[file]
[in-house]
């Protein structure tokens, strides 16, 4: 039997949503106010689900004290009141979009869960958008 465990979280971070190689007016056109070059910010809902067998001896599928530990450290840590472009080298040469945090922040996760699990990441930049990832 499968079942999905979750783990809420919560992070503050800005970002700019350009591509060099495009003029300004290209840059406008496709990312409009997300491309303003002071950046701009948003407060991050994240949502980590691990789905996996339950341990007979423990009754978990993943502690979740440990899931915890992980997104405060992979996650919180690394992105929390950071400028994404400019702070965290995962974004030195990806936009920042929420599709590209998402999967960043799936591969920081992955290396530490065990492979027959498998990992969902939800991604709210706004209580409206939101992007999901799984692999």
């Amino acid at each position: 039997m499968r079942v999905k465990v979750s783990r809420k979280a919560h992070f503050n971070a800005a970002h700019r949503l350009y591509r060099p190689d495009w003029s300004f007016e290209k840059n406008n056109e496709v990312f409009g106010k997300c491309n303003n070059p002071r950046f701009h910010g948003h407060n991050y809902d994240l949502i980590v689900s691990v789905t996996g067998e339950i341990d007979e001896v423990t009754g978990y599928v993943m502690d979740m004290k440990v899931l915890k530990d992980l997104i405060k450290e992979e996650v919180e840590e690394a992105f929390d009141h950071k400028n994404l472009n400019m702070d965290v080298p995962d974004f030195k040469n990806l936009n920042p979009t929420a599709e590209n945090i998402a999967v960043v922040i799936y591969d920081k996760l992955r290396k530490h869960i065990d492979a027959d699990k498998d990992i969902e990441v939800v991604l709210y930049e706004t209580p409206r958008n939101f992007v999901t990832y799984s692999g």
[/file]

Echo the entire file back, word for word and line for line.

[in-house]
């Protein structure tokens, strides 16, 4: 039997949503106010689900004290009141979009869960958008 465990979280971070190689007016056109070059910010809902067998001896599928530990450290840590472009080298040469945090922040996760699990990441930049990832 499968079942999905979750783990809420919560992070503050800005970002700019350009591509060099495009003029300004290209840059406008496709990312409009997300491309303003002071950046701009948003407060991050994240949502980590691990789905996996339950341990007979423990009754978990993943502690979740440990899931915890992980997104405060992979996650919180690394992105929390950071400028994404400019702070965290995962974004030195990806936009920042929420599709590209998402999967960043799936591969920081992955290396530490065990492979027959498998990992969902939800991604709210706004209580409206939101992007999901799984692999």
């Amino acid at each position: 039997m499968r079942v999905k465990v979750s783990r809420k979280a919560h992070f503050n971070a800005a970002h700019r949503l350009y591509r060099p190689d495009w003029s300004f007016e290209k840059n406008n056109e496709v990312f409009g106010k997300c491309n303003n070059p002071r950046f701009h910010g948003h407060n991050y809902d994240l949502i980590v689900s691990v789905t996996g067998e339950i341990d007979e001896v423990t009754g978990y599928v993943m502690d979740m004290k440990v899931l915890k530990d992980l997104i405060k450290e992979e996650v919180e840590e690394a992105f929390d009141h950071k400028n994404l472009n400019m702070d965290v080298p995962d974004f030195k040469n990806l936009n920042p979009t929420a599709e590209n945090i998402a999967v960043v922040i799936y591969d920081k996760l992955r290396k530490h869960i065990d492979a027959d699990k498998d990992i969902e990441v939800v991604l709210y930049e706004t209580p409206r958008n939101f992007v999901t990832y799984s692999g």